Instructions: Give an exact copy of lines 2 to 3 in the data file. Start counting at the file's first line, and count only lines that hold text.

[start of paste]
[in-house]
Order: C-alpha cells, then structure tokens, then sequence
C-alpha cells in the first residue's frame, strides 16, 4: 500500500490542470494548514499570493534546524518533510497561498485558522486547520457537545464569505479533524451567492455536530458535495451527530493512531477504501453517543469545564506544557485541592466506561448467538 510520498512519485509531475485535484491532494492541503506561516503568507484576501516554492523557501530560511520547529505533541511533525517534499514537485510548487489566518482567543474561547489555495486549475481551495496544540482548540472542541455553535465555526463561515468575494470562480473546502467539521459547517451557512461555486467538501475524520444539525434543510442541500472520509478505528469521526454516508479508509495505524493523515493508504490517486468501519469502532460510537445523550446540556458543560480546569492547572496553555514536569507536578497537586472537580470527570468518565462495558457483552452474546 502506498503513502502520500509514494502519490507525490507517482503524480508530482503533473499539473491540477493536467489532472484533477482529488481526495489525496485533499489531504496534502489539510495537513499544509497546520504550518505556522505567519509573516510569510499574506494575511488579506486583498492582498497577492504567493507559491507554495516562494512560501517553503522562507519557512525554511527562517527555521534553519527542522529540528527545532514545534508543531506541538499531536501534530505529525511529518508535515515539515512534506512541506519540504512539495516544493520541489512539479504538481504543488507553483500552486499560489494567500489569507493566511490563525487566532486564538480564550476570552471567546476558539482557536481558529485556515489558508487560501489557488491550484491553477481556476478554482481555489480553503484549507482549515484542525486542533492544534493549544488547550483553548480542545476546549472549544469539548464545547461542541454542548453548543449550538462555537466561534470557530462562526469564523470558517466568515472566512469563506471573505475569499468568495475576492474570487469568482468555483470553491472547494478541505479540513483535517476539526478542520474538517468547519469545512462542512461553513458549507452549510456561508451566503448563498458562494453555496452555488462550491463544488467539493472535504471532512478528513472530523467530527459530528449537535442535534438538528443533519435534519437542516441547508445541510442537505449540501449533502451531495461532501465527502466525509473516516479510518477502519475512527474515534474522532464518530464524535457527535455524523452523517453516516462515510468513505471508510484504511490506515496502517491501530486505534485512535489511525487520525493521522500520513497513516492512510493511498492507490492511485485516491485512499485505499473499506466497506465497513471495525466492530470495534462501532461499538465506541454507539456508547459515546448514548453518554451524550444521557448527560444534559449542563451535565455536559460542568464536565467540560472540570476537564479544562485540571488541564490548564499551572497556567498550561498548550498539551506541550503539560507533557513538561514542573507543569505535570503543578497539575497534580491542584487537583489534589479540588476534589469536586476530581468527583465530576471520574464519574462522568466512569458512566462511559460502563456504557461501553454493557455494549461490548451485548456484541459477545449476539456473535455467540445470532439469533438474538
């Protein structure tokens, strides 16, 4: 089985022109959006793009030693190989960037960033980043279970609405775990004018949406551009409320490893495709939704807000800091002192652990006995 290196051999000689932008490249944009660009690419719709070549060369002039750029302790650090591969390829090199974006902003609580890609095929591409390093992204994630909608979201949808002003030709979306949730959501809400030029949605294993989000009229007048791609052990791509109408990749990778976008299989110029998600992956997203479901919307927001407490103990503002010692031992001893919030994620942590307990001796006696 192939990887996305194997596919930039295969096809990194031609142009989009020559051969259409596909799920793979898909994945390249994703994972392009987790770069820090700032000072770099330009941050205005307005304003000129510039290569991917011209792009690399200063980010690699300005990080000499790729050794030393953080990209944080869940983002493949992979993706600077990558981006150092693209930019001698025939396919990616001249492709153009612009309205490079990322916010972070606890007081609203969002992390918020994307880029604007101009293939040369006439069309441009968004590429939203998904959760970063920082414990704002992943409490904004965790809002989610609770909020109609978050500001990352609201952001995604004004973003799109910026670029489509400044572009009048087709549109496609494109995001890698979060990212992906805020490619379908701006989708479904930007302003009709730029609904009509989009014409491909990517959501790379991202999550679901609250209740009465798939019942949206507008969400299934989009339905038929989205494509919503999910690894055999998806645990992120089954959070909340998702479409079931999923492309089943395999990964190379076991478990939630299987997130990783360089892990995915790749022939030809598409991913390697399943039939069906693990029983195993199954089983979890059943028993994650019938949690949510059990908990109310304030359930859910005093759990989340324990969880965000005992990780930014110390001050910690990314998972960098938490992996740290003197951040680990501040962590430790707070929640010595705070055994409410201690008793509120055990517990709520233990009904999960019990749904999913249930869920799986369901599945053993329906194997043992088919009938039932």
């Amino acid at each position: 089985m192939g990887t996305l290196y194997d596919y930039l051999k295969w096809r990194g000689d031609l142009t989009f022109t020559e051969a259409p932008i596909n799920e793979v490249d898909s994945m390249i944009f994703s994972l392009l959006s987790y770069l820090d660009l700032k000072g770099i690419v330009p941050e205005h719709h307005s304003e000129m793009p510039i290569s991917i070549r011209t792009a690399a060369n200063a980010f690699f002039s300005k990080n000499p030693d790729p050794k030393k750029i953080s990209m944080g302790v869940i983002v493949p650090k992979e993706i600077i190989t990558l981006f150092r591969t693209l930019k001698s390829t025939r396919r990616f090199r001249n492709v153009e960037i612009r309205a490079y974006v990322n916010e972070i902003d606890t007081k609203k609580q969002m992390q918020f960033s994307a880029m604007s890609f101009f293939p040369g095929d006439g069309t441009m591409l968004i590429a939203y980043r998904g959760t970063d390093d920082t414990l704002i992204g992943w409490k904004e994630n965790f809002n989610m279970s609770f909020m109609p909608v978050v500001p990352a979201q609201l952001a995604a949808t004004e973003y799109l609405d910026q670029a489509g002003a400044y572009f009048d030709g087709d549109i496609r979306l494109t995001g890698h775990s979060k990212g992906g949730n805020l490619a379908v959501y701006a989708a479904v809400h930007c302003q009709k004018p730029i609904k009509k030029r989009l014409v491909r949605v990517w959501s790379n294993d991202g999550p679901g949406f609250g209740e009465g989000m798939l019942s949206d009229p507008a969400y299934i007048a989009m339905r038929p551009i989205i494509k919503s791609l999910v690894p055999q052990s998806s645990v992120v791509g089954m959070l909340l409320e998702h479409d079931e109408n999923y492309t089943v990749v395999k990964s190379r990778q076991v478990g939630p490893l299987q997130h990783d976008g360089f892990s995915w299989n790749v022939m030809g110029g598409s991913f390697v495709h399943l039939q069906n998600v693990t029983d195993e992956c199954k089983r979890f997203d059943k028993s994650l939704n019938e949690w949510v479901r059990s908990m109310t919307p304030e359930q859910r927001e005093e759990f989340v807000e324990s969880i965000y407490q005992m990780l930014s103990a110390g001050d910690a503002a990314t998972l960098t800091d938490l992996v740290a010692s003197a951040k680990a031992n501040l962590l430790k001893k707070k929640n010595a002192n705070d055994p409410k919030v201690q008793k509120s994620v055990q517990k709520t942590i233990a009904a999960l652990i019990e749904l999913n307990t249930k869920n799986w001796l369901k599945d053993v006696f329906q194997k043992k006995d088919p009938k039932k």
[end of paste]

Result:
Order: C-alpha cells, then structure tokens, then sequence
C-alpha cells in the first residue's frame, strides 16, 4: 500500500490542470494548514499570493534546524518533510497561498485558522486547520457537545464569505479533524451567492455536530458535495451527530493512531477504501453517543469545564506544557485541592466506561448467538 510520498512519485509531475485535484491532494492541503506561516503568507484576501516554492523557501530560511520547529505533541511533525517534499514537485510548487489566518482567543474561547489555495486549475481551495496544540482548540472542541455553535465555526463561515468575494470562480473546502467539521459547517451557512461555486467538501475524520444539525434543510442541500472520509478505528469521526454516508479508509495505524493523515493508504490517486468501519469502532460510537445523550446540556458543560480546569492547572496553555514536569507536578497537586472537580470527570468518565462495558457483552452474546 502506498503513502502520500509514494502519490507525490507517482503524480508530482503533473499539473491540477493536467489532472484533477482529488481526495489525496485533499489531504496534502489539510495537513499544509497546520504550518505556522505567519509573516510569510499574506494575511488579506486583498492582498497577492504567493507559491507554495516562494512560501517553503522562507519557512525554511527562517527555521534553519527542522529540528527545532514545534508543531506541538499531536501534530505529525511529518508535515515539515512534506512541506519540504512539495516544493520541489512539479504538481504543488507553483500552486499560489494567500489569507493566511490563525487566532486564538480564550476570552471567546476558539482557536481558529485556515489558508487560501489557488491550484491553477481556476478554482481555489480553503484549507482549515484542525486542533492544534493549544488547550483553548480542545476546549472549544469539548464545547461542541454542548453548543449550538462555537466561534470557530462562526469564523470558517466568515472566512469563506471573505475569499468568495475576492474570487469568482468555483470553491472547494478541505479540513483535517476539526478542520474538517468547519469545512462542512461553513458549507452549510456561508451566503448563498458562494453555496452555488462550491463544488467539493472535504471532512478528513472530523467530527459530528449537535442535534438538528443533519435534519437542516441547508445541510442537505449540501449533502451531495461532501465527502466525509473516516479510518477502519475512527474515534474522532464518530464524535457527535455524523452523517453516516462515510468513505471508510484504511490506515496502517491501530486505534485512535489511525487520525493521522500520513497513516492512510493511498492507490492511485485516491485512499485505499473499506466497506465497513471495525466492530470495534462501532461499538465506541454507539456508547459515546448514548453518554451524550444521557448527560444534559449542563451535565455536559460542568464536565467540560472540570476537564479544562485540571488541564490548564499551572497556567498550561498548550498539551506541550503539560507533557513538561514542573507543569505535570503543578497539575497534580491542584487537583489534589479540588476534589469536586476530581468527583465530576471520574464519574462522568466512569458512566462511559460502563456504557461501553454493557455494549461490548451485548456484541459477545449476539456473535455467540445470532439469533438474538